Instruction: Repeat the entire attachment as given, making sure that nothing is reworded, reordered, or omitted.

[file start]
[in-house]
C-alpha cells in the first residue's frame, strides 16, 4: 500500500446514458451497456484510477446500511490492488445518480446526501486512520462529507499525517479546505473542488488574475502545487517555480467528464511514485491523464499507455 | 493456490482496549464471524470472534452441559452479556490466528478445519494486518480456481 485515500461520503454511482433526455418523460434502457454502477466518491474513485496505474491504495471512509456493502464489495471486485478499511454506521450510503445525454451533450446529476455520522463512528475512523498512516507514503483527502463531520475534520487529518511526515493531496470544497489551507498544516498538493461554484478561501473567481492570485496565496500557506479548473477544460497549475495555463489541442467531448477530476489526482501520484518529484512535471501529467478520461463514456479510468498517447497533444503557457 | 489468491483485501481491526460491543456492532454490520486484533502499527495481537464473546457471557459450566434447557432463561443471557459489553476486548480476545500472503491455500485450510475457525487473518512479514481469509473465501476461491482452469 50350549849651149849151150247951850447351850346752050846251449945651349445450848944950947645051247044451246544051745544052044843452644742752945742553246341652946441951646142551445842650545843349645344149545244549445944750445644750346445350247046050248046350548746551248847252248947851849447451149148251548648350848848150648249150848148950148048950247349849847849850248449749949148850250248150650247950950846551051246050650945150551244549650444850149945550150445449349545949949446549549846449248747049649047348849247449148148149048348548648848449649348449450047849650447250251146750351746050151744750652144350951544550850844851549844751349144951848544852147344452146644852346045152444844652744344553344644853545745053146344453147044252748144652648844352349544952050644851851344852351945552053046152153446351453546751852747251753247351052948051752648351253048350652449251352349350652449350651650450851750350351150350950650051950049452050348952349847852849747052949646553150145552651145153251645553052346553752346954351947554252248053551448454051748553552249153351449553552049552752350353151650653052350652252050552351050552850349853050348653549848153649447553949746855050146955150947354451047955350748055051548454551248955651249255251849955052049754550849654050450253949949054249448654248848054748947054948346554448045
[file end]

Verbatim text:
[in-house]
C-alpha cells in the first residue's frame, strides 16, 4: 500500500446514458451497456484510477446500511490492488445518480446526501486512520462529507499525517479546505473542488488574475502545487517555480467528464511514485491523464499507455 | 493456490482496549464471524470472534452441559452479556490466528478445519494486518480456481 485515500461520503454511482433526455418523460434502457454502477466518491474513485496505474491504495471512509456493502464489495471486485478499511454506521450510503445525454451533450446529476455520522463512528475512523498512516507514503483527502463531520475534520487529518511526515493531496470544497489551507498544516498538493461554484478561501473567481492570485496565496500557506479548473477544460497549475495555463489541442467531448477530476489526482501520484518529484512535471501529467478520461463514456479510468498517447497533444503557457 | 489468491483485501481491526460491543456492532454490520486484533502499527495481537464473546457471557459450566434447557432463561443471557459489553476486548480476545500472503491455500485450510475457525487473518512479514481469509473465501476461491482452469 50350549849651149849151150247951850447351850346752050846251449945651349445450848944950947645051247044451246544051745544052044843452644742752945742553246341652946441951646142551445842650545843349645344149545244549445944750445644750346445350247046050248046350548746551248847252248947851849447451149148251548648350848848150648249150848148950148048950247349849847849850248449749949148850250248150650247950950846551051246050650945150551244549650444850149945550150445449349545949949446549549846449248747049649047348849247449148148149048348548648848449649348449450047849650447250251146750351746050151744750652144350951544550850844851549844751349144951848544852147344452146644852346045152444844652744344553344644853545745053146344453147044252748144652648844352349544952050644851851344852351945552053046152153446351453546751852747251753247351052948051752648351253048350652449251352349350652449350651650450851750350351150350950650051950049452050348952349847852849747052949646553150145552651145153251645553052346553752346954351947554252248053551448454051748553552249153351449553552049552752350353151650653052350652252050552351050552850349853050348653549848153649447553949746855050146955150947354451047955350748055051548454551248955651249255251849955052049754550849654050450253949949054249448654248848054748947054948346554448045